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Private Investment, Freedom, Openness, and Economic Growth: Evidence from Recent Cross-Country Data

  • Ram , Rati

    ()

    (Economics Department, Illinois State University)

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    Using a reasonable growth model and a good dataset that covers a fairly wide intercountry cross-section, this study investigates the role of several factors in economic growth, with a particular focus on the impact of private investment and economic freedom. Seven main points are noted. First, as might be expected, aggregate investment has a sizable and highly significant positive effect on growth. Second, there is no indication that increased private investment helps growth; on the contrary, in ali cases, the private-investment parameter is negative. Third, there is little evidence that economic freedom enhances growth, and the freedom-parameter appears fragile. Fourth, the role of openness seems minor. Fifth, the education-parameter has a positive sign in all cases, and is statistically significant in most regressions. Sixth, the parametric structures for the fuil sample and the LDC subsample are broadly similar. Seventh, the pattern of estimates seems robust to the use of different measures of economic freedom and also to several specificational alternatives and some methodological refinements. In particular, White’s (1980) heteroskedasticity-consistent standard errors yield the same broad pattern as the ordinary (OLS) standard errors.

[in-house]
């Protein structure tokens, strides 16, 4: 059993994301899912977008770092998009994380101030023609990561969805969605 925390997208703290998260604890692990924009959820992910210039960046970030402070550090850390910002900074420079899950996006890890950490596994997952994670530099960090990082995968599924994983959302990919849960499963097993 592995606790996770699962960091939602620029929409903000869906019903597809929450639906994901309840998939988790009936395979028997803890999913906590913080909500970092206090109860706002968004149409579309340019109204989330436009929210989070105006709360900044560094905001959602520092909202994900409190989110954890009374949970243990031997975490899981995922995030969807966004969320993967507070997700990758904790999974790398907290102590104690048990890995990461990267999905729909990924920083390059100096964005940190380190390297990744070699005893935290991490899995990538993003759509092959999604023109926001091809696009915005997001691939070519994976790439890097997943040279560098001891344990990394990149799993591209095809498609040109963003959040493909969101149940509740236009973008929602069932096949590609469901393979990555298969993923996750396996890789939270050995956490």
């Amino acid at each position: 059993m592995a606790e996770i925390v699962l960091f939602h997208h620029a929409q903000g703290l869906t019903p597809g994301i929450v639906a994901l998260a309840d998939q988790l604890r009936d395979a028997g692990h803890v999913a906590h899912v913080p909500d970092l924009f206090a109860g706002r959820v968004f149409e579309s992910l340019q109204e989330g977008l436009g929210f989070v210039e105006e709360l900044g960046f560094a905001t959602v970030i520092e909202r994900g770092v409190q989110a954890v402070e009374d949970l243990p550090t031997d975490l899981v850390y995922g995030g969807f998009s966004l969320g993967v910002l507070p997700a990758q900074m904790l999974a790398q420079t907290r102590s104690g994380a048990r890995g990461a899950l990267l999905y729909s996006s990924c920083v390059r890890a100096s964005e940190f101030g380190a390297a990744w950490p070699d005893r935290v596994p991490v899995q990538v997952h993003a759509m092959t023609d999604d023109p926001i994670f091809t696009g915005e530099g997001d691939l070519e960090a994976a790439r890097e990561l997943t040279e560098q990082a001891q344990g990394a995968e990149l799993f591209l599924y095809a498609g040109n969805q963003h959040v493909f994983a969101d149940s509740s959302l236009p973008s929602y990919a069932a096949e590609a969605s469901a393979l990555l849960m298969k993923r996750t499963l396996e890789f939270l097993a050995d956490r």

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    Article provided by Camera di Commercio di Genova in its journal Economia Internazionale / International Economics.

    Volume (Year): 53 (2000)
    Issue (Month): 3 ()
    Pages: 371-388

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    Handle: RePEc:ris:ecoint:0242
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